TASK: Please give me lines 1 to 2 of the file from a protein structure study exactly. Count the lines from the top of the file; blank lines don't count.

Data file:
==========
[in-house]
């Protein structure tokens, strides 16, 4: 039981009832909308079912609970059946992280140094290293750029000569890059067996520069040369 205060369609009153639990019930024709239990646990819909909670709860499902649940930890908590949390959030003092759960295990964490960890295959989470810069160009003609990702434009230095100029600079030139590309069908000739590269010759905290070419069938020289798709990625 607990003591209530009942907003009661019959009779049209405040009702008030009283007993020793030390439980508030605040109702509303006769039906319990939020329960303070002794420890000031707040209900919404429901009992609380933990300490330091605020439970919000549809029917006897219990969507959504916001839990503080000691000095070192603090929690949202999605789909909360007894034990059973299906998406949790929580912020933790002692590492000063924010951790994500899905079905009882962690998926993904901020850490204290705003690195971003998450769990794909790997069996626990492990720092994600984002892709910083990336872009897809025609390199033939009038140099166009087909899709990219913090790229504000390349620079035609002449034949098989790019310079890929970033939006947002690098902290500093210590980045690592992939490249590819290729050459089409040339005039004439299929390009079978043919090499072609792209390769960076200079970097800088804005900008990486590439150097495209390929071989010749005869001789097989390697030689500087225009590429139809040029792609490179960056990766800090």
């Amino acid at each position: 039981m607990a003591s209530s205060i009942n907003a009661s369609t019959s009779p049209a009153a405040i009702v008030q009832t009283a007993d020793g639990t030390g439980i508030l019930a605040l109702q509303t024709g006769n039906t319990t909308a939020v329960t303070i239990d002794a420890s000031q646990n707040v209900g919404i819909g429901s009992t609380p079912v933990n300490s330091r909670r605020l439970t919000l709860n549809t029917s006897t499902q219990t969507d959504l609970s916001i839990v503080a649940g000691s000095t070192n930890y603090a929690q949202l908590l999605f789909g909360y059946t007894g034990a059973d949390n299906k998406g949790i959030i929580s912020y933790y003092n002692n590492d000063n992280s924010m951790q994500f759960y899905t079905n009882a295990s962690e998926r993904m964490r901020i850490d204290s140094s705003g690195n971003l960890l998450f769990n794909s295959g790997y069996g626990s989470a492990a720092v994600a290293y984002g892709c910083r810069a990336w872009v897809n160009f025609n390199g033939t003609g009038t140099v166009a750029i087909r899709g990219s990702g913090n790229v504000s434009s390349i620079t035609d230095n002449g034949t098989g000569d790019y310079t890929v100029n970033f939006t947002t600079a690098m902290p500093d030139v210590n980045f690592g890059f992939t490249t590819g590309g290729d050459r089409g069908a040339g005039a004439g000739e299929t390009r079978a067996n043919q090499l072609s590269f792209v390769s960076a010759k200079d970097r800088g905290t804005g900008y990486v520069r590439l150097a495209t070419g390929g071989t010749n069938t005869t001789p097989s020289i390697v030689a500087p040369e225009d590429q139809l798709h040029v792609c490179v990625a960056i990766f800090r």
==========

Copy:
[in-house]
């Protein structure tokens, strides 16, 4: 039981009832909308079912609970059946992280140094290293750029000569890059067996520069040369 205060369609009153639990019930024709239990646990819909909670709860499902649940930890908590949390959030003092759960295990964490960890295959989470810069160009003609990702434009230095100029600079030139590309069908000739590269010759905290070419069938020289798709990625 607990003591209530009942907003009661019959009779049209405040009702008030009283007993020793030390439980508030605040109702509303006769039906319990939020329960303070002794420890000031707040209900919404429901009992609380933990300490330091605020439970919000549809029917006897219990969507959504916001839990503080000691000095070192603090929690949202999605789909909360007894034990059973299906998406949790929580912020933790002692590492000063924010951790994500899905079905009882962690998926993904901020850490204290705003690195971003998450769990794909790997069996626990492990720092994600984002892709910083990336872009897809025609390199033939009038140099166009087909899709990219913090790229504000390349620079035609002449034949098989790019310079890929970033939006947002690098902290500093210590980045690592992939490249590819290729050459089409040339005039004439299929390009079978043919090499072609792209390769960076200079970097800088804005900008990486590439150097495209390929071989010749005869001789097989390697030689500087225009590429139809040029792609490179960056990766800090």